Brian Selznick is perhaps best known for supplying the source material for Martin Scorsese’s Hugo, and now we have another celebrated director adapting Selznick’s work for the screen. But even in the hands of Todd Haynes – whose skill at storytelling is usually of the highest order – the results are just as clawing and actually even more filled with forced emotion and excessive contrivance. Even the title, Wonderstruck, feels ironic, given how little wonder this dreary, treacly movie inspires.
The story is one of two children, both deaf, making a journey to New York. One story takes place in the 1920s and the other in the 1970s, but they are, of course, intertwined in ways that reveal themselves in the film’s closing moments. This reveal is told in a remarkable sequence of animation that strangely recalls Haynes’ marvellous 1988 short Superstar. But whilst the visuals may be superb to look at, they can’t distract from the dreadfulness of the story and phoney emotions they are visualising. They simply feel like a waste; like the most expensive watercolours and brushes being used to paint someone’s shed.
The visuals may be superb to look at but simply feel like a waste; like the most expensive watercolours and brushes being used to paint someone’s shed.
They really are intended to distract you too, as the final section of the film, in which we discover the links between the characters – adults and children alike will almost certainly have realised it long before it is revealed – is simply an exposition dump. And without any emotional engagement or complexity in the plotting, the ending, which should be the swell at the end of a slow build, falls entirely flat.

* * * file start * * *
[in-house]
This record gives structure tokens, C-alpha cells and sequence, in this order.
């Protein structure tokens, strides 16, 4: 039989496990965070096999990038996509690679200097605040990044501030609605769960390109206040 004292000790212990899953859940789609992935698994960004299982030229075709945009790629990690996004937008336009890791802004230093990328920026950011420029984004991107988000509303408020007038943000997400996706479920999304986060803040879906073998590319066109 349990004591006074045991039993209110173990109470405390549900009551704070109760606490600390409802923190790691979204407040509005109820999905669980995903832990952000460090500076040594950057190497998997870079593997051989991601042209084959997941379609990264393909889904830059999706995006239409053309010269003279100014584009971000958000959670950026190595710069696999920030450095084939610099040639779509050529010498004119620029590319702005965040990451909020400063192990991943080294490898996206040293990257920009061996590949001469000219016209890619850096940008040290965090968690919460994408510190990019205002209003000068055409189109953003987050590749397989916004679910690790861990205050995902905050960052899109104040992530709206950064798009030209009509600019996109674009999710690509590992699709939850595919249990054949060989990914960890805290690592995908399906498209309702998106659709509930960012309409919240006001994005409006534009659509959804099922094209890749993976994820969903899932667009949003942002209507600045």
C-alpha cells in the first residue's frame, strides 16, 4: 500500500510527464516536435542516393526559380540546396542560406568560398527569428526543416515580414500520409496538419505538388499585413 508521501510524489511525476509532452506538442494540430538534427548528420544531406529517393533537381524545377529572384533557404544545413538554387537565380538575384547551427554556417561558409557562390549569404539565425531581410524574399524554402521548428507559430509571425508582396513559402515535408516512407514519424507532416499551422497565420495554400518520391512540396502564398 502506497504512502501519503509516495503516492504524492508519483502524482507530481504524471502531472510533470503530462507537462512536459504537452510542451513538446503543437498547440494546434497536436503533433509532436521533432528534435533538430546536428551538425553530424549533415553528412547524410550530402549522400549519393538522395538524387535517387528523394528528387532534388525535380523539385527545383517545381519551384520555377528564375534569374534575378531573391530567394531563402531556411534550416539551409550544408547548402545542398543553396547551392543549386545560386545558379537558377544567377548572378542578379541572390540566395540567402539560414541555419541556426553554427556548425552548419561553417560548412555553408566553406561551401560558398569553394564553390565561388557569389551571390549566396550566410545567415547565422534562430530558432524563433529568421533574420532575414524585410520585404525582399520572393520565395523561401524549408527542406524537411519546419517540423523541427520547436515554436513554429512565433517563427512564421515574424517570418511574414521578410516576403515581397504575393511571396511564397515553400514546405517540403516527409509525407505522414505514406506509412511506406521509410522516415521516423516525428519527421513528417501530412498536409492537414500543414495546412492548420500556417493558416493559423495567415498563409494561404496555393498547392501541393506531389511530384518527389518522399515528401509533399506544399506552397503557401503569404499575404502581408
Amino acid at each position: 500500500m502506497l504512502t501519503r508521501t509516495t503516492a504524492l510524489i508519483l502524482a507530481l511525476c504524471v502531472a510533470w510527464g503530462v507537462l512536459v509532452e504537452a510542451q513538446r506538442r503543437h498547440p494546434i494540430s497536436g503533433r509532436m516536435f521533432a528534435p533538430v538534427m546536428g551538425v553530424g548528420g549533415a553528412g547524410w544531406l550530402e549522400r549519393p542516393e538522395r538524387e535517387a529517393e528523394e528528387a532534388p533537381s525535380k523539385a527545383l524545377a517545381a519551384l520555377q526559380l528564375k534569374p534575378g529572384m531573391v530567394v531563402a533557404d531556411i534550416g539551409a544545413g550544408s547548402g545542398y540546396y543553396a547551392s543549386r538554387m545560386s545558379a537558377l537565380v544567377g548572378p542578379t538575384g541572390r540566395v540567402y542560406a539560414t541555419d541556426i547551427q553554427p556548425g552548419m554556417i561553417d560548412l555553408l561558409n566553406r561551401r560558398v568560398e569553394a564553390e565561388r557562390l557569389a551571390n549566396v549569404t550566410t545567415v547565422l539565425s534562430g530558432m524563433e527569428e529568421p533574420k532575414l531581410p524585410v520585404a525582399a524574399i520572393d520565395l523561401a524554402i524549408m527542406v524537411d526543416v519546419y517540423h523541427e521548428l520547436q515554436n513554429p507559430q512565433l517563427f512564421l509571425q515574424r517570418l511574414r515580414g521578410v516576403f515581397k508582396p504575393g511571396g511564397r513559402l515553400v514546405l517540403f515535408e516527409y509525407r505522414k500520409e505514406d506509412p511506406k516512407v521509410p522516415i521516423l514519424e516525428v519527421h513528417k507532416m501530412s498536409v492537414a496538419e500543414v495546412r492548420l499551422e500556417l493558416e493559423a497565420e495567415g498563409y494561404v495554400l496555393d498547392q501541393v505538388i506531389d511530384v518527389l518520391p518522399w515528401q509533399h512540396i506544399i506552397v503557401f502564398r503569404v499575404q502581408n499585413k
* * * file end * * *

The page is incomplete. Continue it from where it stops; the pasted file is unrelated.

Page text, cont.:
Wonderstruck is clearly intended to be something of a weepy, but lacks any emotional depth and relies heavily on off-the-shelf character beats – the young boy who doesn’t know his father seems like a trope that needs a new hook or a very good telling to not feel a little rote at this point – and an interconnectedness that is dependent on an audience swallowing one contrivance after another.
The two stories are told in a way that on paper sounds somewhat intriguing – the sequence with the young girl in the 20s is in black and white and works essentially like a silent film, and the 70s sequence is in colour and mostly features dialogue and sound effects. But in practice the conceit begins to feel a little forced, laying the artifice too clear and keeping you at a distance from the characters. The editing ‘works’ in an unfortunately similar fashion, with borderline match cuts providing transitions between time periods. It all just comes across a little too ‘cute’ every time the film switches in time.
The one standout – the aforementioned animated sequence and the well intentioned but ultimately wasted performance of Haynes regular Julianne Moore aside – in Wonderstruck is the score; another stunning piece of work from Carter Burwell, that does almost the heavy lifting when what we’re seeing is not really communicating what is necessary at all. It’s not enough though and Wonderstruck is ultimately consumed by the awfulness of the script. A disappointment for sure, but one that is all the more crushing when Haynes’ last film, Carol, was perhaps the best film of that year.